It’s been a hot minute since we discussed off-site construction, but Hurricanes Harvey, Irma, Maria and Michael are putting the “tiny homes” back into the spotlight. And for good reason.
Sure, tiny houses have become trendy in recent years, as people trade in traditional consumer lifestyles for a simpler option — a living space that’s no more than 500 square feet. But that’s just one sector of the off-site construction trend. There’s modular, and pre-fab, and flat pack homes. All of which have suddenly become more compelling as thousands of friends, neighbors and family members struggle to put their lives back together after this hurricane season.
Are pre-fab tiny homes the answer to temporary house and rebuilding efforts? We think so.
Consider Florida-based firm AbleNook. Architect and owner Sean Verdecia told forbes.com: “We’re in a unique position to actually do something to help flood victims.”
He and a former classmate from the University of South Florida came up with an award-winning, all-in-one design for a modular home unlike anything else that exists. Taking into account all of the variables of a disaster relief scenario: a lack of foundation, uneven terrain, and few resources, the two came up with AbleNook, a home that requires no tools and little time to construct. Two people can connect the aircraft grade aluminum panels, creating a hurricane-resistant home in a matter of hours!
“We get six AbleNooks on one truck, whereas FEMA gets one trailer per truck and their structures need level terrain.”
Clearly, AbleNook blends affordable rebuilding efforts with affordable long-term building solutions. A 36-foot long home with 3 rooms, 10-foot ceilings and a front porch currently costs $45,000 -$55,000.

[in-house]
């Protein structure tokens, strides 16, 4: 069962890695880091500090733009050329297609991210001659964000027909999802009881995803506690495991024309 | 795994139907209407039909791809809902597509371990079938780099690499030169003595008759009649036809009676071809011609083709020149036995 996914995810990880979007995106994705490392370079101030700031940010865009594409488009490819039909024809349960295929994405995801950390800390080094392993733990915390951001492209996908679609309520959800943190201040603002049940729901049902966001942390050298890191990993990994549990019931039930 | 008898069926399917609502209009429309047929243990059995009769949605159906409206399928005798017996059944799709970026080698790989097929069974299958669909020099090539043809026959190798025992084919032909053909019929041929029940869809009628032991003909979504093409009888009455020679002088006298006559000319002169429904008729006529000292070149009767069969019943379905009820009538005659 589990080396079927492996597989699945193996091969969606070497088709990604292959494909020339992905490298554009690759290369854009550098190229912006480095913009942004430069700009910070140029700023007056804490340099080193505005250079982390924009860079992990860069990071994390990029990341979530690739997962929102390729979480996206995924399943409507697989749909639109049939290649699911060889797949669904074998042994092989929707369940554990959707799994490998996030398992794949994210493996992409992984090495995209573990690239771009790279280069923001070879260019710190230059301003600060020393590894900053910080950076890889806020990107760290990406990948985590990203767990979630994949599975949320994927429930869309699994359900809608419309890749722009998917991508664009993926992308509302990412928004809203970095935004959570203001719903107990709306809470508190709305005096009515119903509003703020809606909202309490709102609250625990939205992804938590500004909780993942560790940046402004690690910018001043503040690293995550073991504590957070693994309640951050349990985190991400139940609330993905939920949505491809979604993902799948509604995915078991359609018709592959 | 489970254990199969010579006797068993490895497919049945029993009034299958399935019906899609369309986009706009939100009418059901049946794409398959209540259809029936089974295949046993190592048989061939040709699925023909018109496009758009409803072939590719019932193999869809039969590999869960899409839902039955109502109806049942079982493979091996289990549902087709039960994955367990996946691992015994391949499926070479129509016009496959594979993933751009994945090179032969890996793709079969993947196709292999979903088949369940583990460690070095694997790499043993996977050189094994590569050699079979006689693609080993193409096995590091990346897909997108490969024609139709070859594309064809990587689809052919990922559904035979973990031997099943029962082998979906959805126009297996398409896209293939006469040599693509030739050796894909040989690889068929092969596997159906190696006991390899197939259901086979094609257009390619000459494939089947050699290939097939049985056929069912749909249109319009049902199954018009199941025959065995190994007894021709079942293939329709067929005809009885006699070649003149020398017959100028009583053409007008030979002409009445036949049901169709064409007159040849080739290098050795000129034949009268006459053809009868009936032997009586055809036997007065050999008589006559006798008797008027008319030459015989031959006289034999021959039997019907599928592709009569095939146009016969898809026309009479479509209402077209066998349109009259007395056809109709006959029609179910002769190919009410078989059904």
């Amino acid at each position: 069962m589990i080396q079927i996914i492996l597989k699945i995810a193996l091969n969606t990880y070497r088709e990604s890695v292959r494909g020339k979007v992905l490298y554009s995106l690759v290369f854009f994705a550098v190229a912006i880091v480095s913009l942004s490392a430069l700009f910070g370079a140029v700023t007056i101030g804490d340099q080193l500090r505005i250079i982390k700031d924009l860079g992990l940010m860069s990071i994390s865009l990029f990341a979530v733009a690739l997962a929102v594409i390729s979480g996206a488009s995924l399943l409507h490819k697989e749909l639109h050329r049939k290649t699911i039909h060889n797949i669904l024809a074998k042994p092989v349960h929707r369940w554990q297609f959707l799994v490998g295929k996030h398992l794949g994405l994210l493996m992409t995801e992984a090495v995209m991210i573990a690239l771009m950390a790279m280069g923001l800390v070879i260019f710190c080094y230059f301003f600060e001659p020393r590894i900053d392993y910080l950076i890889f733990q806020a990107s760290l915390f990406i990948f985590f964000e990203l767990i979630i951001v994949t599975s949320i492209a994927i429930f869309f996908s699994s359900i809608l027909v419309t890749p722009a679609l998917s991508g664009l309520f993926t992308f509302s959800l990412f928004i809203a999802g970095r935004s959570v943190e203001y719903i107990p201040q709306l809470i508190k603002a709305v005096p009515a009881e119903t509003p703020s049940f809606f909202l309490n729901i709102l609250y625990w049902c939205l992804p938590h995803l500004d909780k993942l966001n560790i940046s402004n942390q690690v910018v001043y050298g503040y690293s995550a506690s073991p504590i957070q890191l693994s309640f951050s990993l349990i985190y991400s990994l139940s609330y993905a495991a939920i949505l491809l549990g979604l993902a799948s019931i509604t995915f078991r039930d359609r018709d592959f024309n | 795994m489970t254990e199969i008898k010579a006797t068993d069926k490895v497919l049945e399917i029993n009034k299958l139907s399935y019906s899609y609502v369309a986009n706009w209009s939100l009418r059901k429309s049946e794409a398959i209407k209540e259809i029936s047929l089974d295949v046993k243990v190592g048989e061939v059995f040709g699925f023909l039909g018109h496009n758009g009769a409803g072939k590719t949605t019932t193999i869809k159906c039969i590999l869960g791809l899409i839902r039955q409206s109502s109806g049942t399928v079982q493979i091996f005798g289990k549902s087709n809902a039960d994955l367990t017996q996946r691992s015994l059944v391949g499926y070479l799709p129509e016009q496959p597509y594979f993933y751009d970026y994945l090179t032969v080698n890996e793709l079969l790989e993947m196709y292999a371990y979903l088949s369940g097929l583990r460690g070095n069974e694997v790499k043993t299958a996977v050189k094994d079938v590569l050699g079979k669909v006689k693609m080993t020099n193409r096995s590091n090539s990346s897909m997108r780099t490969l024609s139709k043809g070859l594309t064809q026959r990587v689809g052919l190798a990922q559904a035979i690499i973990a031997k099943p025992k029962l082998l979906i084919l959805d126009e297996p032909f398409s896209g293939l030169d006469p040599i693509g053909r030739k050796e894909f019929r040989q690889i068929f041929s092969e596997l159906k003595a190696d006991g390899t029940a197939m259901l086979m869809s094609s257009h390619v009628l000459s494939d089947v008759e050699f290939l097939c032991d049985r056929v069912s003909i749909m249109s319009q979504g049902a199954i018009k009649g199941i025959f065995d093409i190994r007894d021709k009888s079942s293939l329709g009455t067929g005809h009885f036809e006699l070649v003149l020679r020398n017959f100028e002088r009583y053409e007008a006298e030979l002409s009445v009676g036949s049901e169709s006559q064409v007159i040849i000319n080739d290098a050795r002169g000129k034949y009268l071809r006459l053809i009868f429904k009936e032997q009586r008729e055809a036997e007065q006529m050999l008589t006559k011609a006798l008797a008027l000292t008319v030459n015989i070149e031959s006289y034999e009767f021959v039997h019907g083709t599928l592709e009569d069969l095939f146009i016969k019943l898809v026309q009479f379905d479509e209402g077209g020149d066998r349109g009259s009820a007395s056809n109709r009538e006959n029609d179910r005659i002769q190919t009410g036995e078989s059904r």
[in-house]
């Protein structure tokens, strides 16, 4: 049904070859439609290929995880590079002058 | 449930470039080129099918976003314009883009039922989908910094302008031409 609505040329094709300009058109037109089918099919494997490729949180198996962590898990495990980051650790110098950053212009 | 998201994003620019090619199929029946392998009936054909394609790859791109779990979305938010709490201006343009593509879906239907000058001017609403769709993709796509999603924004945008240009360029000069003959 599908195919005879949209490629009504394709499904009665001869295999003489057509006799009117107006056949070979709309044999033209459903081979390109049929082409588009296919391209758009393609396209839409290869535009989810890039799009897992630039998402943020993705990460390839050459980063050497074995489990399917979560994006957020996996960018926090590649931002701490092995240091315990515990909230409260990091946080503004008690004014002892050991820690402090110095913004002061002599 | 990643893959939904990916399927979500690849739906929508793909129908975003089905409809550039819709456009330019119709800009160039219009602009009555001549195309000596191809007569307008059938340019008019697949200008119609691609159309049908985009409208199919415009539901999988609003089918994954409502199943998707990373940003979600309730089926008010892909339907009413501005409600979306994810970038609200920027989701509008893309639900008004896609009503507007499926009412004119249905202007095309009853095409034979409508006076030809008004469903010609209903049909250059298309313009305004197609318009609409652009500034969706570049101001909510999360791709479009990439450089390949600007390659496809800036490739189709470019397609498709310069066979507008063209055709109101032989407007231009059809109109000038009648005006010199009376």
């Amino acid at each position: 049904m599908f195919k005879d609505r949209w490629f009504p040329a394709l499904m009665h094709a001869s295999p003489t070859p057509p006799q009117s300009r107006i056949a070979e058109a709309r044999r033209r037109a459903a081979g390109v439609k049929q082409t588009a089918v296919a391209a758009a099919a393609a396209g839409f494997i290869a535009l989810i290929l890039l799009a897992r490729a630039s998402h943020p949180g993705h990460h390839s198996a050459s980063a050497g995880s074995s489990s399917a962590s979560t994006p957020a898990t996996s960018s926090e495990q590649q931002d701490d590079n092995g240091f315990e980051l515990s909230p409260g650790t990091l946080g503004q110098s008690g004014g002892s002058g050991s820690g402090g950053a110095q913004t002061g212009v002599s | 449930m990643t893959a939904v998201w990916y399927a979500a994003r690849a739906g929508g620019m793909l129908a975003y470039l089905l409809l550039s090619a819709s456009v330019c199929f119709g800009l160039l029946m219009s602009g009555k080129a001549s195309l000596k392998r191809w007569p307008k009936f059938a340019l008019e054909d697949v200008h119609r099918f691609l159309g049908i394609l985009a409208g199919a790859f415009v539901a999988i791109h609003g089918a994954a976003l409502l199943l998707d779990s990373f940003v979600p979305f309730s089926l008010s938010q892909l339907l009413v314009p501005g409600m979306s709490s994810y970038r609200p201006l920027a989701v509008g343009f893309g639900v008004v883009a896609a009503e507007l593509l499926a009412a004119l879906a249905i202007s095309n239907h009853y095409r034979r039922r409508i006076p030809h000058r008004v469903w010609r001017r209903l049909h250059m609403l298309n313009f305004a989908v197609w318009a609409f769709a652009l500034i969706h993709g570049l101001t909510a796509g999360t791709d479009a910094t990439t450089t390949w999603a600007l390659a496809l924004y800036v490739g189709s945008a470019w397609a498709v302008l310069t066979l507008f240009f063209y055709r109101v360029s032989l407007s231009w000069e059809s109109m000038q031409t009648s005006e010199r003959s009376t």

There’s also Cubicco, a Dutch modular housing company, that has created a reasonably affordable hurricane-proof house that’s starting to pop up in Florida and the Caribbean. Starting at $160,000, it’s not an affordable temporary housing solution, but it does answer the call for sustainable rebuilding efforts. The prefabricated homes made of laminated wood and cork, can be built in under three months, and are designed to combat high-velocity Florida hurricane codes, meaning they can withstand 185 mph winds, have impact-resistant glass and can be elevated off the ground with stilts. There are also sustainability options, like water reclaiming systems, solar panel compatibility, and slats that allow geothermal heating and cooling. Though Cubicco is focused on larger-scale group developments, we’re hoping the company recognizes the need, and potential profit, for its product post Harvey, Irma and Maria.
Then there’s Cazza’s 3D printing robots. It might sound like science fiction, but the Cazza X1 is a robot designed to build “houses, villas, shelters, warehouses, prefab modules, commercial buildings and freestanding structures” in just 7 days using the layering technique common to 3D printing. Cazza has worked with clients as large as the Dubai Government to create the 3D designs for its robot and ensure the process of design and construction in this new territory is not without guidance, and the approach seems to be working – Cazza recently announced a third office opening in New York City. You can see more of the Cazza building process here.
AbleNook. Cubicco. Cazza robots. What about temporary housing? Well… would a prefab budget hotel help meet those needs? Perhaps.
Marriott International, the largest hotel company in the world, is betting big on modular construction to drive its growth in North America. The company will sign 50 hotel deals by the end of 2017 that use prefab spaces assembled entirely off site. And we mean entirely: the rooms arrive at the construction site fully constructed including bed, desk and toilet, right down to sheets and pillows in the closet and a high-definition television ready for viewing. Then Marriott’s construction crews simply slot the rooms into place in a hyper-efficient construction model called “stacking.”
While the initiative is meant to drive growth, reduce costs and therefore increase revenue, we can’t help but hope that the company will use their speed, efficiency and influence to improve post-disaster relief efforts.